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On November 29, the Fourth High Level Forum on Aid Effectiveness (HLF-IV) will convene in Busan, South Korea with more than 2500 participants, from government ministers in donor and developing countries to civil society and private sector representatives. While participants take stock of progress made on aid effectiveness commitments from Paris and Accra in 2005 and 2008, the true test will come in how countries and partners tackle key challenges to development effectiveness and commit to concrete action moving forward.
What's at stake?
HLF-IV takes place in the context of a rapidly evolving global development landscape. Traditional donors' aid budgets are under pressure. Emerging economies are increasing their investment in developing countries. South-south partnerships are redefining the development agenda. Citizens across the world are demanding more transparent, accountable and responsive governance. And meanwhile, many developing countries are still struggling to meet the Millennium Development Goals (MDGs) by 2015. In this context, issues of efficiency, effectiveness, and accountability for development resources are more important than ever. At the same time, progress on achieving the original Paris Declaration targets set in 2005 has been weak, with only one of thirteen targets met in 2010. While developing countries have made significant progress on their specific indicators, donors have made little progress in meeting their promises. But evidence shows that when aid effectiveness principles are instituted in specific countries, aid money goes further and has a greater impact on development.
If we hope to strengthen accountability to citizens in developing countries and build sustainability to ultimately achieve poverty reduction goals-and reduce long term dependency on aid-it is critical that development partners step up their commitments to effective and accountable financing for development. For donors and developing countries that were present at Paris and Accra, those commitments need to be renewed with even greater urgency, both to make progress on Millennium Development Goal indicators by 2015, and to have sufficient quality data to know where countries stand even if goals are not fully met in each case. Emerging donors and other development partners must also make clear and distinct commitments to increase the accountability and transparency of their development investments, with a focus on results for the citizens of developing countries.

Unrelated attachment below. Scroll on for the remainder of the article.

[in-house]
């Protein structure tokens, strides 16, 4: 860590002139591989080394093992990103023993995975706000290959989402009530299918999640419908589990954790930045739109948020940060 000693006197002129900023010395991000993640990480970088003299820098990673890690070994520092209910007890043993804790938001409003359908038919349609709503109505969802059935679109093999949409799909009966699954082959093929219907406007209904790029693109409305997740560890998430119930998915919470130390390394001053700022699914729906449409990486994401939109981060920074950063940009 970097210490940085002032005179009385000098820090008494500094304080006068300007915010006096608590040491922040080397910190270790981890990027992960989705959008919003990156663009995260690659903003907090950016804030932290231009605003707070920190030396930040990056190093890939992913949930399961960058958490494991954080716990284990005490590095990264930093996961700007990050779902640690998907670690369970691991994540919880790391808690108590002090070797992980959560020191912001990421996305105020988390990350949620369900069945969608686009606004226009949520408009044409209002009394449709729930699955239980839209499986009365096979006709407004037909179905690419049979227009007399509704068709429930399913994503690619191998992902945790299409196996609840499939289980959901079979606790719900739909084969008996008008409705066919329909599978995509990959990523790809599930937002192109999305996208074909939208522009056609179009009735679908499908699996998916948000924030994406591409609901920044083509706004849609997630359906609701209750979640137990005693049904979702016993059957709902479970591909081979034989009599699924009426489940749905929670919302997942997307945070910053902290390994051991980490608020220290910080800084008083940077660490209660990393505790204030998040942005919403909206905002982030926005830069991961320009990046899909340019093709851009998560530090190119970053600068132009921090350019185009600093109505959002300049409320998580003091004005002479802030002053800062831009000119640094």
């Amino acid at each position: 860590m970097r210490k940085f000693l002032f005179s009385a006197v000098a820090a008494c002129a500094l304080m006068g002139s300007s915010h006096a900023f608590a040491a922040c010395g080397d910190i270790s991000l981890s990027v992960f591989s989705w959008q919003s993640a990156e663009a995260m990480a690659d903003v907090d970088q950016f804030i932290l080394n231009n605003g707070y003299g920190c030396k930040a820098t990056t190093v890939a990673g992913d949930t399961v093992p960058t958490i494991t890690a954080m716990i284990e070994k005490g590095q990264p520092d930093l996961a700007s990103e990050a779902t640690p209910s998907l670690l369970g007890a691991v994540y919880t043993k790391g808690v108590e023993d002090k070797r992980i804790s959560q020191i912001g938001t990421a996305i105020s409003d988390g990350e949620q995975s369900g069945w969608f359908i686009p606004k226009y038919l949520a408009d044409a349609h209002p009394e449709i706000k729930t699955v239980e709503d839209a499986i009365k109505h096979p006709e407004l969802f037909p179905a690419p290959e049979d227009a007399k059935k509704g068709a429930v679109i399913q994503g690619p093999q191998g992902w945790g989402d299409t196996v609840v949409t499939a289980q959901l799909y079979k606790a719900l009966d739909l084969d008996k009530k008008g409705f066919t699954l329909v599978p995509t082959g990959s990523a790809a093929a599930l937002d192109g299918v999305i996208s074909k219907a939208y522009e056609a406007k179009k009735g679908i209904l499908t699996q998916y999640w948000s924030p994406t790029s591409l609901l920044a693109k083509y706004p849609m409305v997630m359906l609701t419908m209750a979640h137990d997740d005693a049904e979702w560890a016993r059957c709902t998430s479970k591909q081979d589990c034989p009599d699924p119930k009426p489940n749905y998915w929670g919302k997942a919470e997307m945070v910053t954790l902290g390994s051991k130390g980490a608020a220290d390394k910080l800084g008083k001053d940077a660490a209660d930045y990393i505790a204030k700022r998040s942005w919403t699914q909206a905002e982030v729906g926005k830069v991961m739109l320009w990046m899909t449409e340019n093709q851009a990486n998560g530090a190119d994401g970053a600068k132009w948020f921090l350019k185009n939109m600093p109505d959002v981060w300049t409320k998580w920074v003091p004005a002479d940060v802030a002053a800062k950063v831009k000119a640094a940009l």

Aid and beyond
For some countries, aid is only a small proportion of the overall resources available for investment in poverty reduction and economic growth. In 2009, official development assistance (ODA) from OECD-DAC countries to developing countries amounted to $120 billion, while private financial flows, including philanthropy and investments equalled $281 billion, and remittances amounted to $174 billion. Furthermore, in 2008, exports of oil, gas and minerals from Africa were worth roughly 9 times the value of international aid to the continent ($393 billion vs. $44 billion). Some countries though still rely on aid for more than 30% of their government expenditures, and in addition to playing a crucial role in the delivery of essential services and the provision of humanitarian relief, aid can play an important catalytic role, helping to leverage other resources for development (including domestic resource mobilization, private investment, private philanthropy, and innovative finance), ensuring that they are spent effectively, and ultimately contributing to countries' making progress on development outcomes. While it is crucial that aid dependency must be reduced over time and replaced with more sustainable financing, it is imperative that current aid levels and aid effectiveness commitments are maintained and better coordinated with other financing and development policies to spur results. HLF-IV should highlight the role of aid effectiveness as part of a broader agenda on transparent, accountable, and effective financing for development.
A policy agenda for development effectiveness
The Paris principles on aid effectiveness are robust and relevant enough to still hold true in guiding good aid practice, but other forms of development finance, including south-south cooperation and private investments, may not conform to the traditional aid effectiveness agenda. In order to go beyond aid effectiveness and to incorporate a broad range of international partners and the spectrum of development resources, key commitments around transparency, accountability, and results are necessary to put developing countries-governments, citizens, civil society and the private sector-in the driving seat.